Adobe has unveiled its Adobe Digital Economy Index, which it claims is the world’s first real-time barometer of the digital economy.
Analysing trillions of online transactions across 100 million product SKUs in 18 product categories, the system is hoped to accurately track online prices and actual spending. It aims to allow its users to better understand trends and predict changes across multiple industries and countries.
The index is powered by Adobe Analytics and based on a new method of measuring sales of online goods and services called the “digital consumer shopping basket” (DCSP). So far its findings include a 20% increase in digital purchasing power (the amount consumers can buy with a set amount of money over a period of time) since 2014. And as a result of COVID-19, sales in categories such as groceries, cold medications and fitness equipment have surged, with “buy online, pick up in-store” (BOPIS) shopping increasing 62%.
Adobe believes the analysis is significantly more in-depth and accurate compared to survey-based assessments, of the company’s access to a massive volume of real-time, transactional consumer data. Several government bodies and industry trade organizations - including the U.S. Bureau of Labor Statistics, the Federal Reserve, and the U.S. Census Bureau - have agreed to work with Adobe to get a read on the digital economy and access to this data.
The index has already made a host of other discoveries in the U.S.
First off, it seems digital is driving new shopping behaviour. Certain product categories have taken a bigger share of it, while others have dropped off. Groceries have seen an increased share of the DCSP, rising from 6% to 8% in three years. Apparel retailers pivoted to digital early and over the last five years have seen their share of total online transactions increase from 21% to 23%. Conversely, in the wake of the mobile revolution, traditional computers have decreased from 21% to 8%.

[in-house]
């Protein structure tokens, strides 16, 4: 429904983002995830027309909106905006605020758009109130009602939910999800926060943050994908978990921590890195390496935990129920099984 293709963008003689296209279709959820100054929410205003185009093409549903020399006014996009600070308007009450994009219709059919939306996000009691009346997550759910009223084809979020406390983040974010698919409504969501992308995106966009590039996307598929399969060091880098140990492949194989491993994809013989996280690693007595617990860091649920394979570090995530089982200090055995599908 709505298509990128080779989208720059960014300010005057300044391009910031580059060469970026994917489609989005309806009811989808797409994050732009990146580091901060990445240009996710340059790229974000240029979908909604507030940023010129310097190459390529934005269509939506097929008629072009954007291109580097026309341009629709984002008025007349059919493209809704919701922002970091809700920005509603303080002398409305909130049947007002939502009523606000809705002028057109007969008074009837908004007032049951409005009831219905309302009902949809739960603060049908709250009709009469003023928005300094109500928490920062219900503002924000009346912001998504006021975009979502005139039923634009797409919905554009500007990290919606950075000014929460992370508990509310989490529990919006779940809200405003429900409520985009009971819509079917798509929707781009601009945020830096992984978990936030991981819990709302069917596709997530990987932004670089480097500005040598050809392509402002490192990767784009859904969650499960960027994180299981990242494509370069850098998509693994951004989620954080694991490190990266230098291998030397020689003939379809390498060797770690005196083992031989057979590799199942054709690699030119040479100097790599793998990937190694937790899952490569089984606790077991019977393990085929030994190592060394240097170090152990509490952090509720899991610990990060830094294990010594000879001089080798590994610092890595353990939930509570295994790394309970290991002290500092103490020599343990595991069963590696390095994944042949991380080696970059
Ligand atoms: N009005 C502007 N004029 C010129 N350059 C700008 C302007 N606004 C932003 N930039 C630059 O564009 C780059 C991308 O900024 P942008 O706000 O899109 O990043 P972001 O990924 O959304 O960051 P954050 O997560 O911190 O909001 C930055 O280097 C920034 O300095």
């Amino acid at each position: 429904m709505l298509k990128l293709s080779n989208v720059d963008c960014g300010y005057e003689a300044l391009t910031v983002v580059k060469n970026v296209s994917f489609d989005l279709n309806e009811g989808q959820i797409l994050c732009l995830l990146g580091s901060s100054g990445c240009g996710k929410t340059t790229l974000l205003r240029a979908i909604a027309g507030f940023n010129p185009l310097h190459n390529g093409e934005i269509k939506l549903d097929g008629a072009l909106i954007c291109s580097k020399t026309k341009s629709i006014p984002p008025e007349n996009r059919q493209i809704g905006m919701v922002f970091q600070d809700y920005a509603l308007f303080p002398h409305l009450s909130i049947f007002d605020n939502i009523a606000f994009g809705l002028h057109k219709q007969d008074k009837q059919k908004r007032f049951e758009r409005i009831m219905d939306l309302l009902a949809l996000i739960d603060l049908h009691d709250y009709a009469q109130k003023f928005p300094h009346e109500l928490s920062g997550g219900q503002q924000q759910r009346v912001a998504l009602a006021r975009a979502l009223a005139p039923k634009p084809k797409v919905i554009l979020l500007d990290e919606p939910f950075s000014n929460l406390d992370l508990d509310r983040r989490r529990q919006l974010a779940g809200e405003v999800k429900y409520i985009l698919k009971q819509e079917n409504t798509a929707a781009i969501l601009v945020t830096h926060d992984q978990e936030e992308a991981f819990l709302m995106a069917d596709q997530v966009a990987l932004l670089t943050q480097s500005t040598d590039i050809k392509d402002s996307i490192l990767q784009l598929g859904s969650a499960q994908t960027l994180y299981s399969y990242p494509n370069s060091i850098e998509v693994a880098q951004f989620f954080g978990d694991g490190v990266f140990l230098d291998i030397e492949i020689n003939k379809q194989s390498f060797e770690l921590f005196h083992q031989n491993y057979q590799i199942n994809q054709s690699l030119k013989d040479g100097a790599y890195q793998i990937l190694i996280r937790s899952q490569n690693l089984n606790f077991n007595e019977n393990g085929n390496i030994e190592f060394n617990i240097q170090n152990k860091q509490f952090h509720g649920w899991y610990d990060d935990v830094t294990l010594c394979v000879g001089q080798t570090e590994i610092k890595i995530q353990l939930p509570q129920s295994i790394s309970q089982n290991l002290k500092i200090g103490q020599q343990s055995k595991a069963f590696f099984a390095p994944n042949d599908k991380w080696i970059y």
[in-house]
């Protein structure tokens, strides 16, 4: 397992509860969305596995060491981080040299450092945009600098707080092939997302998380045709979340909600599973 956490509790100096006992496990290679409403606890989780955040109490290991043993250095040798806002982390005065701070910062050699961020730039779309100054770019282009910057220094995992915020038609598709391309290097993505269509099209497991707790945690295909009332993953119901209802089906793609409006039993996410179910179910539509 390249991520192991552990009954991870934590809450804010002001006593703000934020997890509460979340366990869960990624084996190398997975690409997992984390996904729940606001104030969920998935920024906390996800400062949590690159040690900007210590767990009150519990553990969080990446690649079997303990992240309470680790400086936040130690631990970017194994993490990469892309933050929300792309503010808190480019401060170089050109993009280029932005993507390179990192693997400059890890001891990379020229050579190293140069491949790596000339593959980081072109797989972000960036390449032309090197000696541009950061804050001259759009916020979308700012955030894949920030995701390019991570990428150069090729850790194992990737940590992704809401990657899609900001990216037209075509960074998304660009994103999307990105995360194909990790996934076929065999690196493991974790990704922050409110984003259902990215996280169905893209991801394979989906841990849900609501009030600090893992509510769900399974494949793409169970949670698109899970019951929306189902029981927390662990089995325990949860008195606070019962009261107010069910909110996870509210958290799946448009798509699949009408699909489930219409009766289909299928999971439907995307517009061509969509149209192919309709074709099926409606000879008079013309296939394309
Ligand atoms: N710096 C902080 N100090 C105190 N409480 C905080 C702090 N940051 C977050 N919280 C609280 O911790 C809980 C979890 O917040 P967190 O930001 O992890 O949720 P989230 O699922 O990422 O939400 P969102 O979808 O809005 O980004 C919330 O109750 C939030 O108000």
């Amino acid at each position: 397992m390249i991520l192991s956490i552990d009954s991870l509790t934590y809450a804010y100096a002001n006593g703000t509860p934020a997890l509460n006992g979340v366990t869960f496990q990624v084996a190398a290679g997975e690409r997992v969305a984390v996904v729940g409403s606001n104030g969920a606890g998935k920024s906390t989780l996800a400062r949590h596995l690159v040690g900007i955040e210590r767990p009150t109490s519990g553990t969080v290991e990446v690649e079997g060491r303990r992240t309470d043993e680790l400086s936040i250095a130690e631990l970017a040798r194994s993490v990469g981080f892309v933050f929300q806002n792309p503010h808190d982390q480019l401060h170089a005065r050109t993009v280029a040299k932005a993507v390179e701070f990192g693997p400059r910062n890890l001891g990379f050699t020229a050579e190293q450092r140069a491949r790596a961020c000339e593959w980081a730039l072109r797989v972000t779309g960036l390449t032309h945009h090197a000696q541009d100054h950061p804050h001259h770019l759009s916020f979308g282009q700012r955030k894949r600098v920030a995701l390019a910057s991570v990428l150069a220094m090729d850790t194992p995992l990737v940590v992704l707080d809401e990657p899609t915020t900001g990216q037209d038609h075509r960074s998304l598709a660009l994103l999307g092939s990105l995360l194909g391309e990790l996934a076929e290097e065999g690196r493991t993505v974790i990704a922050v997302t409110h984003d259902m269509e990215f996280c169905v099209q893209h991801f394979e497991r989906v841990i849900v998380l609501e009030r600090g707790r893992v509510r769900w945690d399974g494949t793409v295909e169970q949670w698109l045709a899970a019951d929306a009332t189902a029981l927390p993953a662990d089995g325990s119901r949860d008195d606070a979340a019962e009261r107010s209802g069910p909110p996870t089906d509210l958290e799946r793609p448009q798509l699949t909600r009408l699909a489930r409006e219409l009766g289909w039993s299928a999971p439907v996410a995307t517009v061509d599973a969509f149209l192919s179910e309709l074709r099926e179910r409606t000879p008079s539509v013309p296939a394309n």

Next, it looks like digital purchasing power is continuing to rise, with consumers getting more bang for their buck online. Purchasing power for digital consumers is up 3% year-over-year and since 2014 has increased 20%, with US$1.00 buying today what would have cost US$1.20 to buy in 2014. Meanwhile, offline lost value, with US$1.00 in 2020 buying what would cost US$0.88 in 2014.
Lastly, COVID-19 has surged eCommerce activity. Between 1 January and March 11 2020, significant jumps were seen in sales of hand sanitiser, gloves, masks and anti-bacterial sprays (807%), over-the-counter cold, flu and pain reliever drugs (217%), toilet paper (231%), canned goods and shelf-stable items (87%). Additionally, orders for fitness equipment (kettlebells, dumbbells, stationary bikes and treadmills) and computers (desktops and laptops) have seen 55% and 40% boosts in online sales respectively.